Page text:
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Weight Loss: A Functional Medicine Approach

Weight Loss: A Functional Medicine Approach

Weight Loss: A Functional Medicine Approach

Significant numbers of people have difficulty losing weight when they don’t have a plan to follow or advice from an expert.

A Functional Medicine health practitioner will work with you to look for the root causes(s) of weight gain and offer you a path to weight loss that is designed especially for you.

The figures for obesity are worrisome:

In 2017–18, 2 in 3 (67%) Australians aged 18 and over were overweight or obese (36% were overweight but not obese, and 31% were obese). That’s around 12.5 million adults.

Men had higher rates of overweight and obesity than women (75% of men and 60% of women), and higher rates of obesity (33% of men and 30% of women).

Obesity is more common in older age groups – 16% of adults aged 18–24 were obese, compared with 41% of adults aged 65–74. [1]

If you feel you fall into one of these categories and have tried to lose weight on your own, it may be time to look for guidance and support.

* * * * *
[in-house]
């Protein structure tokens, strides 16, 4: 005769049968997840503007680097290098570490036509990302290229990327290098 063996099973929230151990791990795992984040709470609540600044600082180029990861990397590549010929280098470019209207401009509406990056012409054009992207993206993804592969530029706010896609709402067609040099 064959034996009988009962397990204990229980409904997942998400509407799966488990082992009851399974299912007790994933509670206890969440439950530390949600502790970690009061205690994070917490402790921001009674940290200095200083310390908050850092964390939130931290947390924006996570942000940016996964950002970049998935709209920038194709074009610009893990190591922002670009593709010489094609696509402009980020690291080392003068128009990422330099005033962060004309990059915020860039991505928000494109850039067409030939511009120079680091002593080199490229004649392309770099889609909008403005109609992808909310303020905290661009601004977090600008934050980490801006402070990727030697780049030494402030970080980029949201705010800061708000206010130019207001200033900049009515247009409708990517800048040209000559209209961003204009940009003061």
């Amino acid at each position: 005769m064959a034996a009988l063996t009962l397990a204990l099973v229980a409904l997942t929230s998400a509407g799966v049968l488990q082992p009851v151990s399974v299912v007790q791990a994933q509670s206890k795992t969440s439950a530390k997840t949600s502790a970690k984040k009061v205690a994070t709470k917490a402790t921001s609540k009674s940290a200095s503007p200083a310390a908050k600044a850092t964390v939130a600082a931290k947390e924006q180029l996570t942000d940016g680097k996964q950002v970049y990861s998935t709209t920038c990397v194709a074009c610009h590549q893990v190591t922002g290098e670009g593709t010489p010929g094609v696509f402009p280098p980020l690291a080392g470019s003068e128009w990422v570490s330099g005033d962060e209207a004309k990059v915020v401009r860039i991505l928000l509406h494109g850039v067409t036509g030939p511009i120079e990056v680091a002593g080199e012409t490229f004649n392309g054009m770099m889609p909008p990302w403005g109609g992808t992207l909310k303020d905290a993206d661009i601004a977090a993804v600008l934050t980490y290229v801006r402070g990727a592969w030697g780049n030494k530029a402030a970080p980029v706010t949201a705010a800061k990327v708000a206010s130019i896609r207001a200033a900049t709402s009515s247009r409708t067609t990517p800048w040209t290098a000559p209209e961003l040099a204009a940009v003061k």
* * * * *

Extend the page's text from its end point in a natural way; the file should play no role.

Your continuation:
Let’s find out more about how hormones and gut health impact weight and how Functional Medicine can help you to reach your goals.

What causes people to be overweight?

We know that too much food, poor nutrition and not enough exercise are top reasons that many people put on weight and find it difficult to lose. But there are other factors that contribute to weight gain which aren’t always easy to control. These include:

  • Genetics contribute to up to 70% risk for obesity.
  • Not getting enough and/or poor-quality sleep can make it difficult to control your appetite.
  • Depression is predictive of developing obesity and obesity also increases the risk of depression.
  • Some medical conditions can cause obesity. These include hypothyroidism, also known as an underactive thyroid, and Cushing syndrome which occurs when your body has too much of the hormone cortisol over time.
  • Some medications such as corticosteroids, diabetes medications, epilepsy medications, antidepressants, and medications for schizophrenia, can all contribute to weight gain and obesity.
  • Toxins may also play a role in the obesity epidemic since there is evidence that low concentrations of some chemicals have powerful weight-promoting actions. [2]

There are also two significant factors in weight gain and loss – the state of your gut microbiome and your hormones – that you may be able to take action to impact and assist you in losing weight.

Gut health and your weight

The gut microbiome is where beneficial, and not-so-beneficial, bacteria live and help us to maintain a healthy gut. Your gut health, in turn, affects your weight and metabolism as some bacteria extract more energy from food, leading to weight gain, while other bacteria will extract less energy from your food, leading to weight loss.